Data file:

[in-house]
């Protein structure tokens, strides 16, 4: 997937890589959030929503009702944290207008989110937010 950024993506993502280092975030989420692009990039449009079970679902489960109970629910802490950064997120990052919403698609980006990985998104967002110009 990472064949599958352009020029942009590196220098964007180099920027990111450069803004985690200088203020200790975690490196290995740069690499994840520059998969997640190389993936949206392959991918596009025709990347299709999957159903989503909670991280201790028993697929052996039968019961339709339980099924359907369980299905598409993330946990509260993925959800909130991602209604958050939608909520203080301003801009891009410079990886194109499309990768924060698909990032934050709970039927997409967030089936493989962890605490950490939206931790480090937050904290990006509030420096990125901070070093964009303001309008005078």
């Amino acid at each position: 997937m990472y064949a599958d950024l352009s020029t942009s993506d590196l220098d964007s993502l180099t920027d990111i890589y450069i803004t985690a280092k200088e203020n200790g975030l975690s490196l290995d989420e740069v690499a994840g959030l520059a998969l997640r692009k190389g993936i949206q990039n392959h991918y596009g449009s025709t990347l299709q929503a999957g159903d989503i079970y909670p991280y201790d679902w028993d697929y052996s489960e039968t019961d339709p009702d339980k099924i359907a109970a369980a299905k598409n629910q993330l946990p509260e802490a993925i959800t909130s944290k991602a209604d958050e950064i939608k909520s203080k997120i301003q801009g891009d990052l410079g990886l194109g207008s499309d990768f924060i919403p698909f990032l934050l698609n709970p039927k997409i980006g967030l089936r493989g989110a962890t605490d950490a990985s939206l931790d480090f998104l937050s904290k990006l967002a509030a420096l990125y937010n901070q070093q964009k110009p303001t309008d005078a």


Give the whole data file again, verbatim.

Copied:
[in-house]
């Protein structure tokens, strides 16, 4: 997937890589959030929503009702944290207008989110937010 950024993506993502280092975030989420692009990039449009079970679902489960109970629910802490950064997120990052919403698609980006990985998104967002110009 990472064949599958352009020029942009590196220098964007180099920027990111450069803004985690200088203020200790975690490196290995740069690499994840520059998969997640190389993936949206392959991918596009025709990347299709999957159903989503909670991280201790028993697929052996039968019961339709339980099924359907369980299905598409993330946990509260993925959800909130991602209604958050939608909520203080301003801009891009410079990886194109499309990768924060698909990032934050709970039927997409967030089936493989962890605490950490939206931790480090937050904290990006509030420096990125901070070093964009303001309008005078």
């Amino acid at each position: 997937m990472y064949a599958d950024l352009s020029t942009s993506d590196l220098d964007s993502l180099t920027d990111i890589y450069i803004t985690a280092k200088e203020n200790g975030l975690s490196l290995d989420e740069v690499a994840g959030l520059a998969l997640r692009k190389g993936i949206q990039n392959h991918y596009g449009s025709t990347l299709q929503a999957g159903d989503i079970y909670p991280y201790d679902w028993d697929y052996s489960e039968t019961d339709p009702d339980k099924i359907a109970a369980a299905k598409n629910q993330l946990p509260e802490a993925i959800t909130s944290k991602a209604d958050e950064i939608k909520s203080k997120i301003q801009g891009d990052l410079g990886l194109g207008s499309d990768f924060i919403p698909f990032l934050l698609n709970p039927k997409i980006g967030l089936r493989g989110a962890t605490d950490a990985s939206l931790d480090f998104l937050s904290k990006l967002a509030a420096l990125y937010n901070q070093q964009k110009p303001t309008d005078a």